By the late 1930s the need for new rifles grew, and the Rifle, No. 4 Mk I was first issued in 1939 but not officially adopted until 1941. The No. 4 action was similar to the Rifle No.1 Mk.3 but lighter, stronger, and most importantly, easier to mass produce. Unlike the SMLE, the No 4 Lee-Enfield barrel protruded from the end of the forestock. The No. 4 rifle was considerably heavier than the No. 1 Mk. III, largely due to its heavier barrel and a new bayonet was designed to go with the rifle: a spike bayonet which was essentially a steel rod with a sharp point, and was nicknamed "pigsticker" by soldiers. Following the Halifax-Butler Coup, the British produced the No. 4 Mk.II , a refined and improved No. 4 rifle with the trigger hung from the receiver and not from the trigger guard, fitted with beech wood stocks (with the original reinforcing strap and center piece of wood in the rear of the forestock on the No.4 Mk I/Mk I* being removed in favour of a tie screw and nut) and brass buttplates. With the introduction of the No. 4 Mk.II rifle, the British refurbished all their existing stocks of No. 4 rifles and brought them up to the same standard as the No. 4 Mk.II.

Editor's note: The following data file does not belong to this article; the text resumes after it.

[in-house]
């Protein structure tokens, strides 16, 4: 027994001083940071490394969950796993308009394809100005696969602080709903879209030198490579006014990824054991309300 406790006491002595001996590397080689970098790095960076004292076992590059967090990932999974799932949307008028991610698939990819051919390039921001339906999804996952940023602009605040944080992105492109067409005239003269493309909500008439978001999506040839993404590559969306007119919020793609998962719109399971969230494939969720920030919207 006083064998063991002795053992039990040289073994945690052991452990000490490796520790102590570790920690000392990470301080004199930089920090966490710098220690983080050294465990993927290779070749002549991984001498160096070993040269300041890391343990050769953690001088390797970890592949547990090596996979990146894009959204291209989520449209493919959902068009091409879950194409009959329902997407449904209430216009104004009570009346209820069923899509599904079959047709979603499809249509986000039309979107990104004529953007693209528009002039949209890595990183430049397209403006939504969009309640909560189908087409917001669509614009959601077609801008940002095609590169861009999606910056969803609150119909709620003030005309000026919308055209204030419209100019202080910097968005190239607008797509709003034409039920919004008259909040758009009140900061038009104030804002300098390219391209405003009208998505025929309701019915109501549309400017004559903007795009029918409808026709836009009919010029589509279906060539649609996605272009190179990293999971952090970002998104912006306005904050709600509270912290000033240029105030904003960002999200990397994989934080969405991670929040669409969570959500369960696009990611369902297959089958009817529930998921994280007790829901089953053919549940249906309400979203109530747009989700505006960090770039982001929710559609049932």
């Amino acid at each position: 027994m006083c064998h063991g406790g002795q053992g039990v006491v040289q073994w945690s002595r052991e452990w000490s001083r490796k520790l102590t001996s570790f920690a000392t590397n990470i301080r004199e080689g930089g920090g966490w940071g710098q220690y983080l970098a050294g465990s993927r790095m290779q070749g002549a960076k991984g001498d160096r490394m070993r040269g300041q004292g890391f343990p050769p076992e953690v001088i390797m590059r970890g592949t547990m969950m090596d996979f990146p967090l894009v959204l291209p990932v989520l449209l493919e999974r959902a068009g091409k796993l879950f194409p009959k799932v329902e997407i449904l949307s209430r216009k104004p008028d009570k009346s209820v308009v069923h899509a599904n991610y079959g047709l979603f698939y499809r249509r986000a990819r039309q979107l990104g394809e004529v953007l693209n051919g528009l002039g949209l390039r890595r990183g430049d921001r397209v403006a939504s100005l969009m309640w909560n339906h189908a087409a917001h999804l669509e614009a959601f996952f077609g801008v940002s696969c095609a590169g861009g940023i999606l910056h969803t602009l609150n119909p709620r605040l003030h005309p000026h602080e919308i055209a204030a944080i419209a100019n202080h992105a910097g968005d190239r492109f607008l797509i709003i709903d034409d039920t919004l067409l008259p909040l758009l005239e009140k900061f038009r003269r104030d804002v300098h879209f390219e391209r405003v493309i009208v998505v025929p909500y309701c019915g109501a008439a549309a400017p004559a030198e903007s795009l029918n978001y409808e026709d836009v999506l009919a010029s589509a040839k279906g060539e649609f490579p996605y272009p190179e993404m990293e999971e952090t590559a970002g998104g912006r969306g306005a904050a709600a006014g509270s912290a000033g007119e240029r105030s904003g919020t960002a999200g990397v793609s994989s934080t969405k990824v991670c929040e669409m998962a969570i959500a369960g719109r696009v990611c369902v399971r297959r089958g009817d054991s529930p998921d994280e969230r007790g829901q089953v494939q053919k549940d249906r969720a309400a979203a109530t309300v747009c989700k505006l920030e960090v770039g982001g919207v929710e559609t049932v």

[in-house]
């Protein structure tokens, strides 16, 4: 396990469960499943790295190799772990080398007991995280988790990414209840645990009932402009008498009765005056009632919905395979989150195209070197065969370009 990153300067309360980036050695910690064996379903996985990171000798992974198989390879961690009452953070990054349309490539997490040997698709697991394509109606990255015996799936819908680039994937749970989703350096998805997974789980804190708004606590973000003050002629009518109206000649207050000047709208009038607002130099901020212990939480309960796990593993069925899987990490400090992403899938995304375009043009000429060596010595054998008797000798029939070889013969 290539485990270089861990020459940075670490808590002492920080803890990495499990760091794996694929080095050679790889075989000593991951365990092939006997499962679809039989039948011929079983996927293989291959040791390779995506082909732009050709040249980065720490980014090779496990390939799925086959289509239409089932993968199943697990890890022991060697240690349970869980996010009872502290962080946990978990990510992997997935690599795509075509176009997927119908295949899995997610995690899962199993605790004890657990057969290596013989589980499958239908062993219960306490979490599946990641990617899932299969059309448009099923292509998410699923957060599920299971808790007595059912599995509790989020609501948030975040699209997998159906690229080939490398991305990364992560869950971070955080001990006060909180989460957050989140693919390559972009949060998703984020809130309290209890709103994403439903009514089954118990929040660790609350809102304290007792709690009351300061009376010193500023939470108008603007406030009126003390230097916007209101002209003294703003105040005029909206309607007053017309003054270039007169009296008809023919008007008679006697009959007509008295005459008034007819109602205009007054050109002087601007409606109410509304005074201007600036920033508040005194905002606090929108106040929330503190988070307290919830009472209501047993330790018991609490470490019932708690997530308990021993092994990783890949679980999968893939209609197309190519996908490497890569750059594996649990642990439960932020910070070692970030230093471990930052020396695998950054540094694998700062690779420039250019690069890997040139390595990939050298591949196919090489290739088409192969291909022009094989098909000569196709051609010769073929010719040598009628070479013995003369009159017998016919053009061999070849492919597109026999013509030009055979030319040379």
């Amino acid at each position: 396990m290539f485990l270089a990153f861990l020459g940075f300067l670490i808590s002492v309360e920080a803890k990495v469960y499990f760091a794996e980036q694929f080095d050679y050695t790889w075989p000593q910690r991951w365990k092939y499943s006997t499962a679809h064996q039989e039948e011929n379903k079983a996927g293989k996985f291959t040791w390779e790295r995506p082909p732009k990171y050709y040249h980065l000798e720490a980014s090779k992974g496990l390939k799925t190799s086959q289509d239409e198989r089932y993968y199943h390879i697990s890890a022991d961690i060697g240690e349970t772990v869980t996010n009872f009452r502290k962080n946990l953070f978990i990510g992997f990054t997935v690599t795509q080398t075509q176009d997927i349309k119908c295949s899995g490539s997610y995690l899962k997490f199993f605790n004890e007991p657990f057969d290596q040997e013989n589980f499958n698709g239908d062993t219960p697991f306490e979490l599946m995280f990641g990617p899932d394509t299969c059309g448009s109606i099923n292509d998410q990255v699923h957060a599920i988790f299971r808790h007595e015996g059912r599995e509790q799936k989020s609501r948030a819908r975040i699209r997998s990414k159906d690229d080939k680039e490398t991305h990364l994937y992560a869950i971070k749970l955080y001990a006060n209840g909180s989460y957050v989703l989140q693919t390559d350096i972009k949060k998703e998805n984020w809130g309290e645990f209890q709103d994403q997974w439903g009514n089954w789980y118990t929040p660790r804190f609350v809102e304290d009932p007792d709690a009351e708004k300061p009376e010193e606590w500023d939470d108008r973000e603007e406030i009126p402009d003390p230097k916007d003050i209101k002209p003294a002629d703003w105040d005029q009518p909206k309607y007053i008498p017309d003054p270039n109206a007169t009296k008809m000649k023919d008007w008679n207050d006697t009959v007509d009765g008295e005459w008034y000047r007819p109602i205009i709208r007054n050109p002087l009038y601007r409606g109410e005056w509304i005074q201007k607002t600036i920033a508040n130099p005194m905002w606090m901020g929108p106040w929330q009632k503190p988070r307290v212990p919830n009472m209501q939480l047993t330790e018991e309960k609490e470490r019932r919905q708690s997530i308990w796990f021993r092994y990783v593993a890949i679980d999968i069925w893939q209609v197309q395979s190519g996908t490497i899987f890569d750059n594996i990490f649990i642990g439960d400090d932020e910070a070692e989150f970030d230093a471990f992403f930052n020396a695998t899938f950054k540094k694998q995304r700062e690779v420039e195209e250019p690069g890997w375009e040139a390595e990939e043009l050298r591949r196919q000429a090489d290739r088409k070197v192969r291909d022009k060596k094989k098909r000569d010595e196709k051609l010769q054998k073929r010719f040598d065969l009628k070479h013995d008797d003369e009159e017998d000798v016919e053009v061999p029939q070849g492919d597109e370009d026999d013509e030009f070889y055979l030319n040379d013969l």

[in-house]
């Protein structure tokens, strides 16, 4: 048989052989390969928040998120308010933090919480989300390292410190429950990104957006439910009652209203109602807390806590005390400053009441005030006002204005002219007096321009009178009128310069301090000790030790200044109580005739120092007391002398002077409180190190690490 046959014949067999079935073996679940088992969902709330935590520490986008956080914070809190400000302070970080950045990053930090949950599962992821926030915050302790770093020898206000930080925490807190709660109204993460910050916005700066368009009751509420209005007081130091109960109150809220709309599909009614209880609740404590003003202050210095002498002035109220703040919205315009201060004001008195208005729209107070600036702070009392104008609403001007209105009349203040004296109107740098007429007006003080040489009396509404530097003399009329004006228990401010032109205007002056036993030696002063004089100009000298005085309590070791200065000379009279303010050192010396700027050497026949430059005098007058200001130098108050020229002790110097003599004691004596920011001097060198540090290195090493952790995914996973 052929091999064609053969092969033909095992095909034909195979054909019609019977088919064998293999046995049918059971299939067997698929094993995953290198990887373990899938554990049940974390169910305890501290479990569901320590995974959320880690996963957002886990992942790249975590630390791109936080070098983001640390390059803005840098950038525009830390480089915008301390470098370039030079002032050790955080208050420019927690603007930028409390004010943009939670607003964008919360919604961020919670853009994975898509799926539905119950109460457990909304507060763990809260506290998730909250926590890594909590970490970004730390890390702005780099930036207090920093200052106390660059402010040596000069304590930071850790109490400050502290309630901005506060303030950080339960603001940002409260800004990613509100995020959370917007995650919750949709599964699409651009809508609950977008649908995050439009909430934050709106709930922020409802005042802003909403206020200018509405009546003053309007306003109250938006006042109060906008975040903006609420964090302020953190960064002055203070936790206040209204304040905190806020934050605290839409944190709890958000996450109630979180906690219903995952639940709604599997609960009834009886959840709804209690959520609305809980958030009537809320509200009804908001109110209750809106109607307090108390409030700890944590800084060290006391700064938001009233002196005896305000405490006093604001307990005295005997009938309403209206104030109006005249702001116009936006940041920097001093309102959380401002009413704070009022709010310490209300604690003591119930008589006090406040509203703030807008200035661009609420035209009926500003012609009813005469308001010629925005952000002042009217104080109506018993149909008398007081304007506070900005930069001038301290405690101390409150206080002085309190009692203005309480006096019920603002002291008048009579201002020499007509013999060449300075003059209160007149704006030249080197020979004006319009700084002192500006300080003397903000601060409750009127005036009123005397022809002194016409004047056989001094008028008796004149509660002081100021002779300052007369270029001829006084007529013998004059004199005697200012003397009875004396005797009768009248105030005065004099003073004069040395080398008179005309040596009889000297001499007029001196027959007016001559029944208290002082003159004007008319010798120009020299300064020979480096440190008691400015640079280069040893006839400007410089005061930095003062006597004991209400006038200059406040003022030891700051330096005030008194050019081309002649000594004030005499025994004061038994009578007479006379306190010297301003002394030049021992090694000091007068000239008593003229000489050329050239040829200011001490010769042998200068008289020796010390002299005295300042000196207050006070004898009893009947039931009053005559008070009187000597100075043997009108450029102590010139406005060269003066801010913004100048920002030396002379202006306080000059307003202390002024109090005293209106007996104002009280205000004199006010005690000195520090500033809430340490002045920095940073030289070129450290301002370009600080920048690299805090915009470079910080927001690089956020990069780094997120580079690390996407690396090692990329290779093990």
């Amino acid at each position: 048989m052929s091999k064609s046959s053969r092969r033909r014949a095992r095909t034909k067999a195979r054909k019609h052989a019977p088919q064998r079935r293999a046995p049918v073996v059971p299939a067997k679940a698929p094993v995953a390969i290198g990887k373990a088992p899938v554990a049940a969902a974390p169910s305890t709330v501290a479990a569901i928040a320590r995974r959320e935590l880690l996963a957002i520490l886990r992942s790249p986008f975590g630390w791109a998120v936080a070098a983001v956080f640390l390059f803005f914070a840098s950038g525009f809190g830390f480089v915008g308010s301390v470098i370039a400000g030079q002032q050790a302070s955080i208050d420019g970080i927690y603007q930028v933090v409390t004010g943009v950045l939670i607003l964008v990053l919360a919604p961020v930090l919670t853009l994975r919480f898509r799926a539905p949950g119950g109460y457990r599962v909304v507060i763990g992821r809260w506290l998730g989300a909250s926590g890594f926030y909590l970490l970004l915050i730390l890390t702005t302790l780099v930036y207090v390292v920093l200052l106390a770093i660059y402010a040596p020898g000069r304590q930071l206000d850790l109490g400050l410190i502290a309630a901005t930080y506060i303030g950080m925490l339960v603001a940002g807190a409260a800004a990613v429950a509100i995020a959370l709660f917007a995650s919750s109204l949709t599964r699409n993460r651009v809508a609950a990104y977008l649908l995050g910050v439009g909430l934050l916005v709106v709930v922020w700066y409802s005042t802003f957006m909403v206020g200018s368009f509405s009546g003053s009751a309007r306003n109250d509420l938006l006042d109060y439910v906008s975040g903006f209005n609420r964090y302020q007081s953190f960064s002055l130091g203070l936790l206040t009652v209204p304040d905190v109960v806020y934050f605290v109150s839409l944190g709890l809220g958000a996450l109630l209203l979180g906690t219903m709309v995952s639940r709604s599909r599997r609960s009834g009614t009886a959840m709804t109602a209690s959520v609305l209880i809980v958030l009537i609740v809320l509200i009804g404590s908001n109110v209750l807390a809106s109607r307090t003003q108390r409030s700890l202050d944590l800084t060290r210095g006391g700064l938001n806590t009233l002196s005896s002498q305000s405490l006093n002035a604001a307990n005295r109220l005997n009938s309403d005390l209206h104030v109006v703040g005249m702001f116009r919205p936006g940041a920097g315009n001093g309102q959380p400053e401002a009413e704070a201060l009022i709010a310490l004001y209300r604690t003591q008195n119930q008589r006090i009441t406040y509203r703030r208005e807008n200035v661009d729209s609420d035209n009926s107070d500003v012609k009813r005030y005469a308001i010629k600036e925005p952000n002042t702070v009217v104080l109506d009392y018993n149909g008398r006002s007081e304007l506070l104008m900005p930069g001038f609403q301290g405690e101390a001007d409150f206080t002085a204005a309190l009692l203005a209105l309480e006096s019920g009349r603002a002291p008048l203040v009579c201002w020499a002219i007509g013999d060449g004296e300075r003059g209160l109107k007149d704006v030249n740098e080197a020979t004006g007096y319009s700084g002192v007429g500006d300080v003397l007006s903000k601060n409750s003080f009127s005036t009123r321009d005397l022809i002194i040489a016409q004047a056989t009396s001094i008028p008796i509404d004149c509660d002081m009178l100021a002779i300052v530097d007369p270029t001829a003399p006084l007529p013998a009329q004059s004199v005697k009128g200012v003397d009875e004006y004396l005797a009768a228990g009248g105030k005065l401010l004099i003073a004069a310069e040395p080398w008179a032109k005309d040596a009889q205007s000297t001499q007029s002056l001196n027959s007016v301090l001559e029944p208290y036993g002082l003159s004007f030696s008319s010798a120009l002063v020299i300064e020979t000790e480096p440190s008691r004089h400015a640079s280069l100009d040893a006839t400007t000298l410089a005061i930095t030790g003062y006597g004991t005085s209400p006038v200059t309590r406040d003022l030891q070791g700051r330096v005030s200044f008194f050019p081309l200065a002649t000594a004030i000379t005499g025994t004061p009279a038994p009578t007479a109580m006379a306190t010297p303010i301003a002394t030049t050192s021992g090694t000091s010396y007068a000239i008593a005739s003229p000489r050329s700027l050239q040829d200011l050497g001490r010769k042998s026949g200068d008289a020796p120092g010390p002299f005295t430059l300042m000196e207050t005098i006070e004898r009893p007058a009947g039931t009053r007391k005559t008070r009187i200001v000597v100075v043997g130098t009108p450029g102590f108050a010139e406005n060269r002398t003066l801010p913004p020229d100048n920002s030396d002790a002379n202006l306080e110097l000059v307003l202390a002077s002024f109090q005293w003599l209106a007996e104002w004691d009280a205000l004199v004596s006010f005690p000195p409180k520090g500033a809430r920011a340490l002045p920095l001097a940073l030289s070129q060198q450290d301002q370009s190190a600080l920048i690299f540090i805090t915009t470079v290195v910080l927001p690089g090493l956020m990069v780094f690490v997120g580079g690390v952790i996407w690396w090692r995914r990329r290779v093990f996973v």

In theory, the British Rifle .303 No.4 Mk.II equipped the British Army postwar but it was recognized as being hopelessly obsolete. Accordingly most units made use of salvaged German Stg.44 rifles with the No.4s being kept for parade use. Both weapons were replaced by the new L1A1 rifle in the late 1950s.